Copyright 2003 Reed Business Information, Inc.
“An accessible portrait of a brilliant man.” —Stephen Hawking, author of A Brief History of Time
“A very unusual memoir of a very unusual author’s revealing encounters with a very human legend.” —The Dallas Morning News
“This is a sweetly entertaining book about the weird, but engaging, world of physics. . . . Young scientists will find solace and perhaps inspiration here.” —American Scientist
“Mlodinow’s tribute to the man is set against an amusing, nicely drawn backdrop of campus life, and fleshed out with a very readable account of string theory, which developed into the most promising breakthrough of the century in theoretical physics.” —The Independent (London)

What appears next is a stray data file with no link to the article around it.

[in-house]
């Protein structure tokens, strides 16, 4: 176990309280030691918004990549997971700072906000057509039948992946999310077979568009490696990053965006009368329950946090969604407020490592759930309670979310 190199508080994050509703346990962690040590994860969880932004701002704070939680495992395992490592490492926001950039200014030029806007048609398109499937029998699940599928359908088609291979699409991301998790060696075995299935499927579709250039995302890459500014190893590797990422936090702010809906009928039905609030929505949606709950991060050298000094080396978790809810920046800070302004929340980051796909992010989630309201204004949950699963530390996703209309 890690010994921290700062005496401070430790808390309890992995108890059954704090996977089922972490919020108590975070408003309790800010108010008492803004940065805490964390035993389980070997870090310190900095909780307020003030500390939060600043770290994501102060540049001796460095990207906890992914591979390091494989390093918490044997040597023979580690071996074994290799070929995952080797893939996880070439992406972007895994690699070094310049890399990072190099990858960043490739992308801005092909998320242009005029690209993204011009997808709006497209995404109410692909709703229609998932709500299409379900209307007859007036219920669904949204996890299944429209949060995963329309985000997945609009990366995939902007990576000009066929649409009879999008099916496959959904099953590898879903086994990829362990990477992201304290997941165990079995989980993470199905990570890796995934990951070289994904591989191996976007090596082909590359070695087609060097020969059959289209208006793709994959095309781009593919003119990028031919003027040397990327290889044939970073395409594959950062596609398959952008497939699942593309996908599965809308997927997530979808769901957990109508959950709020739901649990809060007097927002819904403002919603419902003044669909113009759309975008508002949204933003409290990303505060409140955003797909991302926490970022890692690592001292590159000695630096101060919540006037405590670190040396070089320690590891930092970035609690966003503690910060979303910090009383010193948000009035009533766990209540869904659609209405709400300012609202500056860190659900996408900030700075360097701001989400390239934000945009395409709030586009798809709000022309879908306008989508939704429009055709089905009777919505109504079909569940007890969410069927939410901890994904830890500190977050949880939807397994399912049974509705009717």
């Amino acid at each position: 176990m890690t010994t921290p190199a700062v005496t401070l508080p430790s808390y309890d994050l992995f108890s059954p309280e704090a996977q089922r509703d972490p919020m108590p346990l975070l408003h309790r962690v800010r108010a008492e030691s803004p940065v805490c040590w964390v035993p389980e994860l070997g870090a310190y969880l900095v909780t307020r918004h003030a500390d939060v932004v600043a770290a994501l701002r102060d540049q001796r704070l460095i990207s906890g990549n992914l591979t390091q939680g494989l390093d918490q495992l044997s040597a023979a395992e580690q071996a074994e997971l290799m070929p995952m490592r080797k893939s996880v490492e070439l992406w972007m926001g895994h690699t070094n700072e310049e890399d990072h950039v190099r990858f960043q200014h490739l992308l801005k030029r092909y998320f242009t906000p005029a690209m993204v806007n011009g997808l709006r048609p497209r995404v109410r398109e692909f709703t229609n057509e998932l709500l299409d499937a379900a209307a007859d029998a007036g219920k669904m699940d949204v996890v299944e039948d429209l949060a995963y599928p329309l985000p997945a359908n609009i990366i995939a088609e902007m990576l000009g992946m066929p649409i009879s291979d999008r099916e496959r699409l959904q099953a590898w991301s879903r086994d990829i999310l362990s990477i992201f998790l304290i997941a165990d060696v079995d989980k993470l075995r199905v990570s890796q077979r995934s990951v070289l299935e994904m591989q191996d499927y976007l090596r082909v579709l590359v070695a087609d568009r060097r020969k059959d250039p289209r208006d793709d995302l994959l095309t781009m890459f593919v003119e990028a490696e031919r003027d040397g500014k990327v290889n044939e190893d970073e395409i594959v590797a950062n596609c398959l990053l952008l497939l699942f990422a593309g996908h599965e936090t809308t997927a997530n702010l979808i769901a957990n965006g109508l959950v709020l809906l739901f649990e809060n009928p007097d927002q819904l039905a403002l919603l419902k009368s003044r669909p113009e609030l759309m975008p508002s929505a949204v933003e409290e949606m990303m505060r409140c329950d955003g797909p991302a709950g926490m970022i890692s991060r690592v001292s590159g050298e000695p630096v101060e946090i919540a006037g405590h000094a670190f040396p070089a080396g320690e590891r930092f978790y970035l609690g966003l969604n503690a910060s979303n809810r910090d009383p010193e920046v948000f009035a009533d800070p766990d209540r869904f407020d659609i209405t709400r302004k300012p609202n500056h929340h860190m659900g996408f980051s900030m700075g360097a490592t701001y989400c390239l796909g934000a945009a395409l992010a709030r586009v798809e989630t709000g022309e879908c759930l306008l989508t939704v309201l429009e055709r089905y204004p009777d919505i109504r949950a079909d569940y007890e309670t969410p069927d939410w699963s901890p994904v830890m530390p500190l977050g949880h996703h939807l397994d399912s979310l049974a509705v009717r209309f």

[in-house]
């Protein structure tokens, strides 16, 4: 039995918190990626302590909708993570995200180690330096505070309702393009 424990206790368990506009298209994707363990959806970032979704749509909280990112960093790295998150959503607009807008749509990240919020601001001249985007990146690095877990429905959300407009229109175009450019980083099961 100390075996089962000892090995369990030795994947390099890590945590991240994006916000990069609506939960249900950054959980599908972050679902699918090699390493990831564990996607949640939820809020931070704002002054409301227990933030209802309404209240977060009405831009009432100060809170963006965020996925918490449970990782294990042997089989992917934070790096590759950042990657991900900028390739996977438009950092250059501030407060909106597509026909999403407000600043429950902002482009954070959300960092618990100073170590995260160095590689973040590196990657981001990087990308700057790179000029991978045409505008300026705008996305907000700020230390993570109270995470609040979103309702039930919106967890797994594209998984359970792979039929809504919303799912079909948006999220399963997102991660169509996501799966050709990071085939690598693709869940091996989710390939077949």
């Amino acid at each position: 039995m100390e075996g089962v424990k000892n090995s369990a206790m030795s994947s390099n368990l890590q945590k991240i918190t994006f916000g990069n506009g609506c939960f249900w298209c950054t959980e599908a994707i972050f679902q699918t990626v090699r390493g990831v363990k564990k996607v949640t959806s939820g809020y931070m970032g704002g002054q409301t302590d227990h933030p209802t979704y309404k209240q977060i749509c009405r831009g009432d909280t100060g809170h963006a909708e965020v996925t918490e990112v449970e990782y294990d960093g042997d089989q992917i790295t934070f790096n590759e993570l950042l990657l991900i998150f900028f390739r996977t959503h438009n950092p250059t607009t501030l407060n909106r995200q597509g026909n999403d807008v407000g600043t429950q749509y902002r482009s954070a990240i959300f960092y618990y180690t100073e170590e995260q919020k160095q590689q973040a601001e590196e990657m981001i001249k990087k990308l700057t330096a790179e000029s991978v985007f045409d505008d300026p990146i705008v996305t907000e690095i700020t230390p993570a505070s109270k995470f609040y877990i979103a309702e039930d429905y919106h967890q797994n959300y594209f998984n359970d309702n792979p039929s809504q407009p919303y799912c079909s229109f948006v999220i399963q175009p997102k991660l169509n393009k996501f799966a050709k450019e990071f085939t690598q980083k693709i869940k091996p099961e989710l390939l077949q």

“Mlodinow’s accessible style manages to convey Feynman’s cantankerous appeal as well as some of the weirdness of theoretical physics without overtaxing lay readers, while his deft, funny, novelistic portraits of its practitioners . . . bring this seemingly gray sub-culture to vivid life.” —Publishers Weekly
“An exhilarating book . . . one that reflects the radiance of its subject and so warms as it instructs.” —David Berlinski, author of One, Two, Three: Absolutely Elementary Mathematics
“Mlodinow thinks in equations but explains in anecdote, simile, and occasional bursts of neon. . . . The results are mind-bending.” —Fortune --This text refers to an out of print or unavailable edition of this title.
Author interviews, book reviews, editors picks, and more. Read it now
Top customer reviews
There was a problem filtering reviews right now. Please try again later.